Doctors in the UK called for a change in glue packaging after a 64-year-old man rocked up to hospital in a sticky situation - he'd put nail glue in his eye instead of eyedrops.
That's the super-strong, fast-acting stuff (not dissimilar to Super Glue) that is used to glue false nails on, so not particularly something you'd want in your eye.
According to the 2010 case report, he presented to Oxford Eye Hospital with blurry vision and severe pain in his left eye after trying to administer "eyedrops" two hours prior.
He had, he said, mistaken a pharmacy brand bottle of glue for the Timolol eyedrops he had been prescribed after eye surgery. And apparently, he's not the only one.
The bottles are strikingly similar in size, shape and opening mechanism, so it's easy to see how the mistake was made, even if you're not peering through a veneer of glue.
The patient in question was both clever and lucky. As soon as he realised his mistake, which was pretty much immediately, he washed his eye out with water. Even so, his eyelids were glued together, and the glue had to be very carefully removed using fine forceps, and a slit lamp for magnification.
He was left with a moderately red eye and some abrasion on his cornea - both thankfully temporary conditions. He was given treatment, and two weeks later both his eyes were normal.
But, the doctors noted, it could have been a lot worse - and is just one example in a long line of such incidents. In fact, they say they know exactly when people started putting nail glue in their eyes.
"Inadvertent ocular cyanoacrylate or 'superglue' instillation mistaken for intraocular eye drops has been reported in the literature on several occasions since it was first described in 1982," they wrote in their paper.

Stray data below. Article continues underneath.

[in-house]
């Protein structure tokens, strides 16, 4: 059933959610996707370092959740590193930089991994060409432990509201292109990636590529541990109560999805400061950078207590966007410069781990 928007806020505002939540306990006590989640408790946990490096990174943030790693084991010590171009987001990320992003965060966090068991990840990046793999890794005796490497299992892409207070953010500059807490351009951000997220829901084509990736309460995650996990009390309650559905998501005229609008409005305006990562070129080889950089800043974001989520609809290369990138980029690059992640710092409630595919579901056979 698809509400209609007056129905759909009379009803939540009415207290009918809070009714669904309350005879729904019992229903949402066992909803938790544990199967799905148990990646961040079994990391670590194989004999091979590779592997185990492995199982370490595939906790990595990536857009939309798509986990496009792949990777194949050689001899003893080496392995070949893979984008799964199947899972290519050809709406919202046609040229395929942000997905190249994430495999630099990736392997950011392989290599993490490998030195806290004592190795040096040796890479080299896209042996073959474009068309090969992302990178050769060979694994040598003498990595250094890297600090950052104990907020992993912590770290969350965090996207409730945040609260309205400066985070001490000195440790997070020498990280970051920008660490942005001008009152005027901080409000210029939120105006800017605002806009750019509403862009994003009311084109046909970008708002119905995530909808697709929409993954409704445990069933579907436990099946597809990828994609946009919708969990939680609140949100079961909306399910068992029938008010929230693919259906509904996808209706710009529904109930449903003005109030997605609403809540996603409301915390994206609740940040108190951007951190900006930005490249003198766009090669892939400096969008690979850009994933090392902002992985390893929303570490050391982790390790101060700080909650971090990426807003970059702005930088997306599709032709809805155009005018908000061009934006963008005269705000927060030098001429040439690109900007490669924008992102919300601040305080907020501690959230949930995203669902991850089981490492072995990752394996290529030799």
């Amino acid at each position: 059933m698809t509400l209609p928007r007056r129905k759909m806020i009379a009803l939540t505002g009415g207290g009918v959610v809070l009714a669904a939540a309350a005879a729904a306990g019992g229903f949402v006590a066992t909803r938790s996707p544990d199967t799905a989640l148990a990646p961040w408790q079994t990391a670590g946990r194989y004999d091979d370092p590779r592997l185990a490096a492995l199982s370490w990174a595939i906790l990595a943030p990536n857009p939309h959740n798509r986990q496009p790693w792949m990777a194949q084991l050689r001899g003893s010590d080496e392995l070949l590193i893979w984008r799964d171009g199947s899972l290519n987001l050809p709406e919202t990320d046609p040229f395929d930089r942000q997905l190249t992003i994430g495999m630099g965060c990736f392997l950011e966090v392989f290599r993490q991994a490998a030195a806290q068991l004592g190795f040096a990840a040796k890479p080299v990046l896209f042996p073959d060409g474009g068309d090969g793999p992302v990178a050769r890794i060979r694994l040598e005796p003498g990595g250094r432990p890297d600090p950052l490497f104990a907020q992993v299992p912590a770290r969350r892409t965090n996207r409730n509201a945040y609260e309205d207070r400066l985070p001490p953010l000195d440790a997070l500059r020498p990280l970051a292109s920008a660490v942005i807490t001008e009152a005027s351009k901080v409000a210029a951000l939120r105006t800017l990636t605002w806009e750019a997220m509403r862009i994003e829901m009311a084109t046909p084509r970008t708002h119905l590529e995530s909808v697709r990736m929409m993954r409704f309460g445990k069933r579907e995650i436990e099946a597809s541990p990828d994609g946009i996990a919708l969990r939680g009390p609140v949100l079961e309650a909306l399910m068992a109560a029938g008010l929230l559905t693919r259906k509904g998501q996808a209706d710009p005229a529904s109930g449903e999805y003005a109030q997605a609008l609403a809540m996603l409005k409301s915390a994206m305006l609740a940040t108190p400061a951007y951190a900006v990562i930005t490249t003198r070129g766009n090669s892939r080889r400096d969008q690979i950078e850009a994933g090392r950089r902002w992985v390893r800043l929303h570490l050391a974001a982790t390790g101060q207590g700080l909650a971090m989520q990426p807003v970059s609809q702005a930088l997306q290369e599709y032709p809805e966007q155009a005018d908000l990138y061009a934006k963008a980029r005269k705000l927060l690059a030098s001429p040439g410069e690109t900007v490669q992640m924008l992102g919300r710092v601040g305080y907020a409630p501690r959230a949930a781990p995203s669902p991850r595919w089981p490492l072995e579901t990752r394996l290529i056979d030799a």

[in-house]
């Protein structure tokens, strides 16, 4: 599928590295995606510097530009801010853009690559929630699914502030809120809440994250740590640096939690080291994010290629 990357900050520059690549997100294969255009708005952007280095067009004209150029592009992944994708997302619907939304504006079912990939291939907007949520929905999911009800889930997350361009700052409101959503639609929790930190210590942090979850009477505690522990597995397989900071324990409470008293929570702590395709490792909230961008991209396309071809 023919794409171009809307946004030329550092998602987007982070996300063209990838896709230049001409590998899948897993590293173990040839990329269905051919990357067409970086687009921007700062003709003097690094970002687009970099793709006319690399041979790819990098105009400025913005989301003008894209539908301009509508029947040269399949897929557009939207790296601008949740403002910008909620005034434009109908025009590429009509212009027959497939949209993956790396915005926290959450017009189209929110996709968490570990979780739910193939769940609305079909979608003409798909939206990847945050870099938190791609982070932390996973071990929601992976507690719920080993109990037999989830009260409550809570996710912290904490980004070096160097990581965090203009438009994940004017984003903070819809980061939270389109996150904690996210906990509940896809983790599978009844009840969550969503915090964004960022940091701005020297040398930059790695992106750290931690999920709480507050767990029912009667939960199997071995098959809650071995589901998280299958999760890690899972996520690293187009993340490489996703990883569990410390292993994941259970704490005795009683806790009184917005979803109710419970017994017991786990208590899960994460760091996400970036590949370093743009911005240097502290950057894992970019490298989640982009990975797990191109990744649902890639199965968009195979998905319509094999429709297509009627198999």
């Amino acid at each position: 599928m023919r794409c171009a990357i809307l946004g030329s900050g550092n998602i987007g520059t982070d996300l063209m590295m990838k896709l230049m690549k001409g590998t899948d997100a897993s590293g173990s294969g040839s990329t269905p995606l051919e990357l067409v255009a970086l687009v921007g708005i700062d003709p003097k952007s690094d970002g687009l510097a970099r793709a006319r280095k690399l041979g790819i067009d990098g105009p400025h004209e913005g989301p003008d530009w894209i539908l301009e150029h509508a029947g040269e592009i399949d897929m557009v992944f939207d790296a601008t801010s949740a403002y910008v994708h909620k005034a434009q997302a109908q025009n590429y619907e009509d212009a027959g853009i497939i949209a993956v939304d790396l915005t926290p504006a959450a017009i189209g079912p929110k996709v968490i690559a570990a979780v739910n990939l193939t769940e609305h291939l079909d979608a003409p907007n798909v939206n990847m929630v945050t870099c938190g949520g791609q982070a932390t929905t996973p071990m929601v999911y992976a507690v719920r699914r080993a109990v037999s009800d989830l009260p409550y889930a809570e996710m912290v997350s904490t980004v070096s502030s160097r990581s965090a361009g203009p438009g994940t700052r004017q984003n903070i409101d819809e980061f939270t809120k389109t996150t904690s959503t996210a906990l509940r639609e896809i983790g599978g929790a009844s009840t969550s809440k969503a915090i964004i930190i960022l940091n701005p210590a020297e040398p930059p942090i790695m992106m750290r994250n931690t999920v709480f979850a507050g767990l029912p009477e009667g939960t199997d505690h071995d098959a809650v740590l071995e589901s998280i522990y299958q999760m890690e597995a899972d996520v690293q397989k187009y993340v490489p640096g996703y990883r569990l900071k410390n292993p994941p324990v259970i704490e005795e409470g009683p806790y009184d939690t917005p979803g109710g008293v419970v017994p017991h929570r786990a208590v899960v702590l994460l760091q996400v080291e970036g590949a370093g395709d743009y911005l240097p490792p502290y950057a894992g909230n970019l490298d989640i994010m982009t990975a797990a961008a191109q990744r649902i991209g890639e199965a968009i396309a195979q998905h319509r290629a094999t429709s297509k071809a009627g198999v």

And this, they believe, can be ascribed to something that happened in the early 1980s. Although cyanoacrylate nail glue had been available since the late 1950s, in the early 80s, the packaging changed - to dropper bottles. Like those eyedrops are packaged in.
"Accidental instillation of commercial cyanoacrylate results in significant short term ocular morbidities," the doctors wrote in their paper.
"Those reported include corneal abrasions, punctuate keratopathy, conjunctivitis and conjunctival abrasion, eyelid skin excoriation, loss of eyelashes, tarsorrhaphy, periocular dermatitis, invariable intense stinging or burning pain upon instillation, significant loss of visual acuity and/or functional blindness."
Changing the packaging was suggested in 1994, but had not been heeded. The doctors suggested in 2010 that a simple change to include a safety mechanism on the glue bottles would go a long way towards minimising sticky mix-ups.
When the paper was penned, there had been 36 reports of glue-related eye injury in literature. There's probably a few more added to that number since then - and many nail glue brands are indeed now using packaging that looks more like glue or nail polish.
There are still a few that look like eyedrops, though - including the Boots pharmacy brand that injured the patient. Until that changes, the doctors said, injuries will continue to occur.
The case report appears in BMJ Case Reports.